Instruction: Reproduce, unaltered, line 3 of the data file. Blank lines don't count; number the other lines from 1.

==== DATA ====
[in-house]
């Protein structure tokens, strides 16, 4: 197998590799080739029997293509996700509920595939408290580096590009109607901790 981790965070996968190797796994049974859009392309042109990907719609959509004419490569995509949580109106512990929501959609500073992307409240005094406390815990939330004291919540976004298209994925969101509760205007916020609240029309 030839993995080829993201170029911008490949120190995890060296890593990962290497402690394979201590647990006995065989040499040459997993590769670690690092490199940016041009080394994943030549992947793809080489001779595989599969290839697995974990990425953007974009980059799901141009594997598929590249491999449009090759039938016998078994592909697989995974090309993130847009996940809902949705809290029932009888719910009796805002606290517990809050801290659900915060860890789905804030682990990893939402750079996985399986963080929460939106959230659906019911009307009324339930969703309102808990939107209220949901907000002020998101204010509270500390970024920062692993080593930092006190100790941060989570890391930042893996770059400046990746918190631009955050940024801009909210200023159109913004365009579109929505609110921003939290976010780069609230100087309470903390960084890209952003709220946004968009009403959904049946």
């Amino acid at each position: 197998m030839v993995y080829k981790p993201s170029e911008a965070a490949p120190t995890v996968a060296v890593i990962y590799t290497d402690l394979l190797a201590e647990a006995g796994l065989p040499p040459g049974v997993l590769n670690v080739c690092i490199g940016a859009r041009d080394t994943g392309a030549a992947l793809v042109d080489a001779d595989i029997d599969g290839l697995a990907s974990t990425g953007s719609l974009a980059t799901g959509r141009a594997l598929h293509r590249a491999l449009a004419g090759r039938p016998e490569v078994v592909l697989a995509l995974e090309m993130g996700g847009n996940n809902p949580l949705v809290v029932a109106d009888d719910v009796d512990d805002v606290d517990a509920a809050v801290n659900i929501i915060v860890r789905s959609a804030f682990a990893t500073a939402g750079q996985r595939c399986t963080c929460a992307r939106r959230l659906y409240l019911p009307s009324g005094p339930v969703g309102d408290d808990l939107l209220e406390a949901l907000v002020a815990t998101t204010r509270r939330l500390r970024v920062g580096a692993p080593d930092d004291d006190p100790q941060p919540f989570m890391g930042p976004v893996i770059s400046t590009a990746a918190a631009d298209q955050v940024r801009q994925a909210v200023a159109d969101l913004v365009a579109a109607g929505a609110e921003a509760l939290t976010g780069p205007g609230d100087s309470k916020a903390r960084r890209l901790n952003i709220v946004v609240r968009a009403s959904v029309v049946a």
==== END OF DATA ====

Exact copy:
């Amino acid at each position: 197998m030839v993995y080829k981790p993201s170029e911008a965070a490949p120190t995890v996968a060296v890593i990962y590799t290497d402690l394979l190797a201590e647990a006995g796994l065989p040499p040459g049974v997993l590769n670690v080739c690092i490199g940016a859009r041009d080394t994943g392309a030549a992947l793809v042109d080489a001779d595989i029997d599969g290839l697995a990907s974990t990425g953007s719609l974009a980059t799901g959509r141009a594997l598929h293509r590249a491999l449009a004419g090759r039938p016998e490569v078994v592909l697989a995509l995974e090309m993130g996700g847009n996940n809902p949580l949705v809290v029932a109106d009888d719910v009796d512990d805002v606290d517990a509920a809050v801290n659900i929501i915060v860890r789905s959609a804030f682990a990893t500073a939402g750079q996985r595939c399986t963080c929460a992307r939106r959230l659906y409240l019911p009307s009324g005094p339930v969703g309102d408290d808990l939107l209220e406390a949901l907000v002020a815990t998101t204010r509270r939330l500390r970024v920062g580096a692993p080593d930092d004291d006190p100790q941060p919540f989570m890391g930042p976004v893996i770059s400046t590009a990746a918190a631009d298209q955050v940024r801009q994925a909210v200023a159109d969101l913004v365009a579109a109607g929505a609110e921003a509760l939290t976010g780069p205007g609230d100087s309470k916020a903390r960084r890209l901790n952003i709220v946004v609240r968009a009403s959904v029309v049946a």